Diverse offerings Black hair brands have been historically treated as niche by corporations. Black haircare has been more of an afterthought — which is baffling, given that women of colour spend 9 times more on beauty products than any other group. Now, new brands are ensuring that every hair type is represented. One example is Swivel, which connects black women to great hairstylists.
Takeway: Whether you choose to focus on sustainability, inclusivity, or previously overlooked aspects of haircare such as scalp health, there’s plenty of room for innovation in haircare.
Idea 63: Pickleball
In 2020 alone, 21% more Americans started playing pickleball. The racquet sport is a combo of tennis, badminton and table tennis which began as a children’s sport but is now massively popular in older communities in the States, with 3 players out of 4 being over 55.
Takeway: With pickleball equipment sales expected to grow 9% every year until 2030, there are multiple opportunities for brands to get involved with the sport.
Idea 64: Food and drink blogging
Andrea Hernández is the founder of food and drink trend forecaster Snaxshot. Her newsletter and consultancy, which she runs from Honduras, has caught the eye of big players, from the New Yorker to Target and several multinational companies. Andrea is one of the emerging food and drink writers who did not start out with traditional outlets but decided to go it alone instead — and made it work.
From the Desk of Alicia Kennedy is a weekly Substack newsletter on food, politics and media. Also on Substack, Paula Forbes runs Stained Page News, covering the cookbook publishing industry and featuring recipe excerpts, interviews and news for cookbook lovers.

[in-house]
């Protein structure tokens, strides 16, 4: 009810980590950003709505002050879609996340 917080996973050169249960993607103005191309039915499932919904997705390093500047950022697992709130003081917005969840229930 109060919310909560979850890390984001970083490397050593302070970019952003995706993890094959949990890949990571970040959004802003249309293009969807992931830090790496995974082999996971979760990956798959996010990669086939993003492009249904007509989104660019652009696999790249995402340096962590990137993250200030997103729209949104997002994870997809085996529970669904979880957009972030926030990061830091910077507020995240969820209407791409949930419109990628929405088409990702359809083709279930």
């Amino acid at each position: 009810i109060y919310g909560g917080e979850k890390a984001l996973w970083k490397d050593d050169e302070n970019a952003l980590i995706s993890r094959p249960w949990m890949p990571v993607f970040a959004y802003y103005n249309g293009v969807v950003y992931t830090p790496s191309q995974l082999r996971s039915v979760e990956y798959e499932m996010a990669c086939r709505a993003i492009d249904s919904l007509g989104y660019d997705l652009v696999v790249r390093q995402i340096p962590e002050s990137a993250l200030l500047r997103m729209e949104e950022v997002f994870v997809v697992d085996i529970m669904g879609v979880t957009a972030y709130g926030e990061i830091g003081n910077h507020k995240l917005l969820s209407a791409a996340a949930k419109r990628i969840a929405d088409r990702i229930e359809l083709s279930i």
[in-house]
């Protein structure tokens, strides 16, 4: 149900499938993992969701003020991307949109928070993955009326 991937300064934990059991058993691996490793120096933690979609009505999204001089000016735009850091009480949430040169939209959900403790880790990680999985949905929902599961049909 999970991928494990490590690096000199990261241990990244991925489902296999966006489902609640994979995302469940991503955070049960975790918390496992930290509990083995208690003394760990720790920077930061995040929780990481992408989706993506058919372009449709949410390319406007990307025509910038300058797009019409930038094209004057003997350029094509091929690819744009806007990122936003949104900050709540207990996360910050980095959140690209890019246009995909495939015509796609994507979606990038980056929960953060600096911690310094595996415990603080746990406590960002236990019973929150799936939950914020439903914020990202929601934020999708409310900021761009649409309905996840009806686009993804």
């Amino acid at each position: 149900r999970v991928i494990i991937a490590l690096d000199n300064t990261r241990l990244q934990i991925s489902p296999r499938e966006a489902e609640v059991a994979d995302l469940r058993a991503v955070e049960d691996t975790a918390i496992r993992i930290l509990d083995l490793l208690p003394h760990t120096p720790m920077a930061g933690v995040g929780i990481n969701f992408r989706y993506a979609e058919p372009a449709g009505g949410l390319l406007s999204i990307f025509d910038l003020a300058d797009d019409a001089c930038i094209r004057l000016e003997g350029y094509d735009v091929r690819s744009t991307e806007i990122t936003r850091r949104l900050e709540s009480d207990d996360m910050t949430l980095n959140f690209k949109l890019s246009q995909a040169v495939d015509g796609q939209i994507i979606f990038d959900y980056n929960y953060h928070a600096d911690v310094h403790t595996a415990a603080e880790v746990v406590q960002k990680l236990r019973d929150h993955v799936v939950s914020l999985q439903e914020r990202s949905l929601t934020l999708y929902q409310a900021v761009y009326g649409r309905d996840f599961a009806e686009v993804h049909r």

Takeway: The boom in newsletters as an alternative to established media has been well documented, with platforms like Substack allowing people to develop their personal brands and opening up their publications to free as well as paid subscriptions.
Idea 65: Seaweed-based businesses
Seaweed is natural, healthy, plentiful and sustainable — so it’s no surprise it’s becoming a profitable business.
Based in Maine, US, AKUA is a company making jerky and burgers out of kelp. Its founder, the former tech journalist Courtney Boyd Myers, says seaweed has become a hot commodity in recent years due in part to growing global health consciousness and the rise of veganism.
It’s increasingly used in food as well as in skincare and supplements, due to its nutrient diversity. Kelp in particular is considered a ‘sea superfood’. It’s a zero-input crop that grows without dry land. fresh water, fertiliser or feed — and it’s good for the planet: it can remove carbon and nitrogen from the sea five times more efficiently than land-based plants do from the air.
Brands have already started capitalising on its nutritional benefits to make seaweed butter, tea, kimchi and even kelp salsa. Additionally, recent research suggests that seaweed could be used in animal feed: feeding cows seaweed could reduce as much as 70% of their emissions of the greenhouse gas methane.
Takeway: Seaweed wood will only keep growing (no pun intended), and it’s time to seas… er, I mean seize the opportunity.
Idea 66: A purpose-led online store Founded by Montreal-based twin brothers Byron and Dexter Peart, GOODEE is an online marketplace selling a curated selection of responsibly sourced, design-focused products that have a positive impact. The question at the heart of everything that Byron and Dexter do is: ‘what are the key issues right now, and how can we address them?’